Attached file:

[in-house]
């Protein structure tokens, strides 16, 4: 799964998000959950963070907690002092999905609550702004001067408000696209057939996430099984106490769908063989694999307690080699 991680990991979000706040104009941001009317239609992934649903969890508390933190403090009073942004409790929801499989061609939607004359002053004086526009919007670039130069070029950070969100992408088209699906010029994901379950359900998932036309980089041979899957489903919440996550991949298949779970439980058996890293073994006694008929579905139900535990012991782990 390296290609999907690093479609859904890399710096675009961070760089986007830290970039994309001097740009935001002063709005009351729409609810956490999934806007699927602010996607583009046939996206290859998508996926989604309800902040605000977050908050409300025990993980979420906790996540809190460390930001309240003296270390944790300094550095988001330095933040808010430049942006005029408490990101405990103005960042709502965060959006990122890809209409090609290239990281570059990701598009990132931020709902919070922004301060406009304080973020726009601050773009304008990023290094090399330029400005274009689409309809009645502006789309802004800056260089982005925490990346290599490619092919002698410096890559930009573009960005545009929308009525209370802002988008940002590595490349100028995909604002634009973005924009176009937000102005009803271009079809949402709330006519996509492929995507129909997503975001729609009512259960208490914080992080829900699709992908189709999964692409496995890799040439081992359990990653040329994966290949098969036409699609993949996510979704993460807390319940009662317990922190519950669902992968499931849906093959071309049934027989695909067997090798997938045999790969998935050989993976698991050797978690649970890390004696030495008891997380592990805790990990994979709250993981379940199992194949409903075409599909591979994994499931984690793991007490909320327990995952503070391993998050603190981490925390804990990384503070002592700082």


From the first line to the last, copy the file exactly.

[in-house]
């Protein structure tokens, strides 16, 4: 799964998000959950963070907690002092999905609550702004001067408000696209057939996430099984106490769908063989694999307690080699 991680990991979000706040104009941001009317239609992934649903969890508390933190403090009073942004409790929801499989061609939607004359002053004086526009919007670039130069070029950070969100992408088209699906010029994901379950359900998932036309980089041979899957489903919440996550991949298949779970439980058996890293073994006694008929579905139900535990012991782990 390296290609999907690093479609859904890399710096675009961070760089986007830290970039994309001097740009935001002063709005009351729409609810956490999934806007699927602010996607583009046939996206290859998508996926989604309800902040605000977050908050409300025990993980979420906790996540809190460390930001309240003296270390944790300094550095988001330095933040808010430049942006005029408490990101405990103005960042709502965060959006990122890809209409090609290239990281570059990701598009990132931020709902919070922004301060406009304080973020726009601050773009304008990023290094090399330029400005274009689409309809009645502006789309802004800056260089982005925490990346290599490619092919002698410096890559930009573009960005545009929308009525209370802002988008940002590595490349100028995909604002634009973005924009176009937000102005009803271009079809949402709330006519996509492929995507129909997503975001729609009512259960208490914080992080829900699709992908189709999964692409496995890799040439081992359990990653040329994966290949098969036409699609993949996510979704993460807390319940009662317990922190519950669902992968499931849906093959071309049934027989695909067997090798997938045999790969998935050989993976698991050797978690649970890390004696030495008891997380592990805790990990994979709250993981379940199992194949409903075409599909591979994994499931984690793991007490909320327990995952503070391993998050603190981490925390804990990384503070002592700082």